Page last updated at 07:25 CST6CDT, Tuesday, 21 January 2014 PH
There is such a dearth of qualified CEOs in the Philippine business environment that very many of the leading conglomerates keep on recycling CEOs from one subsidiary to another all the way to ages beyond 70. This is one reason why the University of Asia and the Pacific decided to ask the help of one of the leading business schools in the world, the IESE Business School in Barcelona, Spain to mount an Advanced Management Program oriented towards developing future CEOs among executives in their forties or fifties (or even younger if they happen to be the children of the owners and are destined to be CEOs of family corporations). In a recent trip to Barcelona to accompany some Southeast Asian executives for their last one-week module held at the IESE Business School, I had the fortune of interviewing the Dean of IESE himself, Dr. Jordi Canals, who has written a good number of best sellers on top management or executive education. I was doubly lucky because he gave me an autographed copy of his book entitled Building Respected Companies.
The book is a must reading for business enterprises, both big and small, that want to survive in the rapidly changing environment of the Asian Century for at least the next twenty years and beyond. This long-term sustainability is impossible without the leadership of CEOs and other senior executives who take a very long-term view of their businesses. Dr. Canals has enumerated the attributes and qualities of a CEO that would guarantee the building of an institution that will survive the test of time. I would like to see more top executives in the Philippine business environment with these attributes and qualities.
According to Dr. Canals, the job of a CEO differs from that of a functional manager in various ways. A CEO must cultivate a comprehensive, integrative view of the organization and avoid taking a partial, functional or divisional approach to problems, challenges or solutions. As an independent director in the boards of a number of leading Philippine enterprises, I have observed that it is often difficult for the CFOs, CMOs, CPOs, CIOs or even the Human Resource Managers to transition from their functional responsibilities to the position of the Chief Executive Officer. They fail to realize that the CEO must orient the organization toward the long term, beyond short-term fluctuations, and contribute to the enterprise's long-term success and survival, beyond any failures in individual business units. Even functional managers with their MBAs from leading business schools here or abroad find it hard to accept the fact that CEO does not need to know more about finance than the CFO or more about technology than the CTO, but must be able to engage in a rigorous debate on any of these subjects. It takes time and a lot of trial and error for functional managers to assume the role of leading and working with the top management team and securing its commitment to the company's purposes: this is one of his core tasks.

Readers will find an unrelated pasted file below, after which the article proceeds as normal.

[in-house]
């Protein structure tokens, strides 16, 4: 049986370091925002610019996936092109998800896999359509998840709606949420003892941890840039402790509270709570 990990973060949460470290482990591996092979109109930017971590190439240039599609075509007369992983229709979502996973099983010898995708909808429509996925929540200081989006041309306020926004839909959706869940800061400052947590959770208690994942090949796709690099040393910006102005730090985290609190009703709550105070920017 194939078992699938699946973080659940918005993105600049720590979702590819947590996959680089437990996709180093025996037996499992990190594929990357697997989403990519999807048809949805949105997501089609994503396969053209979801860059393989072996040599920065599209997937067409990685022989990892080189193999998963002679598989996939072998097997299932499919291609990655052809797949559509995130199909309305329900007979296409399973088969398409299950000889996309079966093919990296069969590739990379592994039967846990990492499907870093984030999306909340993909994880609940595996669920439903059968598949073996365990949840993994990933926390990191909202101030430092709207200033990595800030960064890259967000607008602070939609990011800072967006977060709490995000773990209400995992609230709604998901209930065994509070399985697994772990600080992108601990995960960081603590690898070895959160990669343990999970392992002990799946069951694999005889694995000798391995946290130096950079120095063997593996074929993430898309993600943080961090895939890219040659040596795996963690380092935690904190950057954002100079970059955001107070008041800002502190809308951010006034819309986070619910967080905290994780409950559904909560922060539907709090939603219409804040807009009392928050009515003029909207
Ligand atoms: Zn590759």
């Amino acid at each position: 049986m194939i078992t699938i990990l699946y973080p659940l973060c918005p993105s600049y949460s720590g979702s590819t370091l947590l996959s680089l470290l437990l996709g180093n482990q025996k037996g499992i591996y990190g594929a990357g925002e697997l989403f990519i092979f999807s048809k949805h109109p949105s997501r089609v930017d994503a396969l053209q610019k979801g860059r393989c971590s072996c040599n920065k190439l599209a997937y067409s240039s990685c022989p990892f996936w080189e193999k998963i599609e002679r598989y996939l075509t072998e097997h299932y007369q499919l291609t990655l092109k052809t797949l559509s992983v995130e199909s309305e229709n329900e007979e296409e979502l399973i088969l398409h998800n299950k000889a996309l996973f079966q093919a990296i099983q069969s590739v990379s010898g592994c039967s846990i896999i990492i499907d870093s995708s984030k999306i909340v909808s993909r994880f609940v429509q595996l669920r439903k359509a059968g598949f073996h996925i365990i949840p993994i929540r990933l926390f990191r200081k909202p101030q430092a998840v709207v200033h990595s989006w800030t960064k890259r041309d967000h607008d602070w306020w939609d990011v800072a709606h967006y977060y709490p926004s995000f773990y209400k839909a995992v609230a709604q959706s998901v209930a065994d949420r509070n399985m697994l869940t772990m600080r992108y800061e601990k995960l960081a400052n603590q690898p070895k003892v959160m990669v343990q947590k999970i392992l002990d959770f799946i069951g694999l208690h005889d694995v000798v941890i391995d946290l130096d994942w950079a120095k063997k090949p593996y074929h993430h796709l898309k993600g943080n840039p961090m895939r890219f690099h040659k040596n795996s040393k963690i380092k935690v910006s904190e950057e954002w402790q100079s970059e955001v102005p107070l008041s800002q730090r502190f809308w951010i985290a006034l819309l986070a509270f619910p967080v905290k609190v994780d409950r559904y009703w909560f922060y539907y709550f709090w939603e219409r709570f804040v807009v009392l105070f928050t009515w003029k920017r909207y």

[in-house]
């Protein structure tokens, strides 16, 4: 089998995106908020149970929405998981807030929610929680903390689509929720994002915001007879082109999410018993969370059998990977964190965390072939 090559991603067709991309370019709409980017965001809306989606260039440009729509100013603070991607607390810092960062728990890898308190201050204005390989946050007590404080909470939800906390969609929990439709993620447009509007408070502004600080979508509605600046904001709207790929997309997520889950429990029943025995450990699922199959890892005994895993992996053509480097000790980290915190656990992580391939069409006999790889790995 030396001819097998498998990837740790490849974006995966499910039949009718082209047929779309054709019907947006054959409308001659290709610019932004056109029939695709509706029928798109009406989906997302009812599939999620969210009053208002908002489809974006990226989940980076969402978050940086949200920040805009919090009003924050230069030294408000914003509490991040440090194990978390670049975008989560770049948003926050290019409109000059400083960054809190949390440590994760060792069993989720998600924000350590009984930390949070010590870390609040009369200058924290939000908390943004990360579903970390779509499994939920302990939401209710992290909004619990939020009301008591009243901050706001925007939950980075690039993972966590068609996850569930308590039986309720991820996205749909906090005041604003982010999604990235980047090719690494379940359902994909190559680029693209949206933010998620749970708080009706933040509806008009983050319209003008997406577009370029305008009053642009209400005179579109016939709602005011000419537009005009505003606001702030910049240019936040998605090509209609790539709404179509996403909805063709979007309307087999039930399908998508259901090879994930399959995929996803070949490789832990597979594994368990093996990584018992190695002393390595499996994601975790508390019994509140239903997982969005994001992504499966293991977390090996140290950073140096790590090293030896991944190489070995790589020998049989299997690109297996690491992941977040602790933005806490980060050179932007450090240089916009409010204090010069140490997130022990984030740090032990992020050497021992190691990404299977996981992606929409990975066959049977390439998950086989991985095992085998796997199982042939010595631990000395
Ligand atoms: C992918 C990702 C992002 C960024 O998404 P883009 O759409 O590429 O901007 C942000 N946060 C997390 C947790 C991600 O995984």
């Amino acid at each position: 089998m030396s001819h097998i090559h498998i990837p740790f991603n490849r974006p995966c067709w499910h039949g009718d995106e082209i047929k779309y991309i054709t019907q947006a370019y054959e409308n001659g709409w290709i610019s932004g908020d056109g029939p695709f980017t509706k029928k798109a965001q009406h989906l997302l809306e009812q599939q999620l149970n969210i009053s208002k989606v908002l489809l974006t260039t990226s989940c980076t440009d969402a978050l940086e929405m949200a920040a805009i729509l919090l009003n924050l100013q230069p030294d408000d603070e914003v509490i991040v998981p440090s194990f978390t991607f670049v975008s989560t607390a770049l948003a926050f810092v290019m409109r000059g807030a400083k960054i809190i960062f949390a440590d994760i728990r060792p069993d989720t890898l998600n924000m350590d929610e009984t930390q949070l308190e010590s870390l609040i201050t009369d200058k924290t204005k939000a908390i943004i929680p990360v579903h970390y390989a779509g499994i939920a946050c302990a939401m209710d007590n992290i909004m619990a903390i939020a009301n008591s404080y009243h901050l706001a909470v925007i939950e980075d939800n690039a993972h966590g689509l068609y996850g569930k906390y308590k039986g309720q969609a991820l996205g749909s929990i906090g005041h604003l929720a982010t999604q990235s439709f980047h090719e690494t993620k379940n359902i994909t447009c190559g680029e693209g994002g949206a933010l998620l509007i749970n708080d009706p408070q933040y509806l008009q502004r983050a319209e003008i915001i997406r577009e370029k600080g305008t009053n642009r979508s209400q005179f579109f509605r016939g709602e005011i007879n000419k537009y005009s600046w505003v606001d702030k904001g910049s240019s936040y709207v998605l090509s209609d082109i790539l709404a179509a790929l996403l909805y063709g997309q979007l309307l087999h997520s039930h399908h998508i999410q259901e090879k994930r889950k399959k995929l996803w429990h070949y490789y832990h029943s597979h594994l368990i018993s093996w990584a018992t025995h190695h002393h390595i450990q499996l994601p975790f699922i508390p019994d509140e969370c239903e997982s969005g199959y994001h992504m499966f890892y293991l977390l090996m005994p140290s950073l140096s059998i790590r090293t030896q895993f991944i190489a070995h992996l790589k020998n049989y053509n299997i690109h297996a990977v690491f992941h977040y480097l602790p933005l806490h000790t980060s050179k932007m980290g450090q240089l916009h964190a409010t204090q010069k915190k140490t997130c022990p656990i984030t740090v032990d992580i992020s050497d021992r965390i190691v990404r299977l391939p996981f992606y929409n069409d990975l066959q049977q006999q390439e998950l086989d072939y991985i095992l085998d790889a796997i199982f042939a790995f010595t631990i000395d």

In the view of Dr. Canals, the first attribute that a CEO should develop is a long-term perspective not only of markets, customers, products or competitors, but of all the areas and functions that help a firm become an institution: a mission, a set of values, a group of professionals, an organization and, of course, customers who have needs and who expect goods or service, which must be provided as efficiently as possible and at a profit. A good long-term strategy must be executed efficiently day to day. The CEO must be capable of looking to the long term and, at the same time, ensuring the proper quality in executing the different plans and policies.
A CEO must have a general management perspective. This means that he should have an integrated and holistic view of the organization as well as a good knowledge of the various functions, divisions and people. A CEO must combine an understanding of each of the company's units, divisions and functions with a thorough grasp of the whole organization. This is the only way that the CEO can help to develop the firm as an institution that will live beyond his term. This view is the general management perspective which looks at the long term while managing the short term. A good CEO constantly thinks of the firm's future, how the firm has to change over the next years and how the change has to be implemented. At the same time, long-term plans have to be considered simultaneously with the design of new plans and ideas and their implementation in the short term. (To be continued)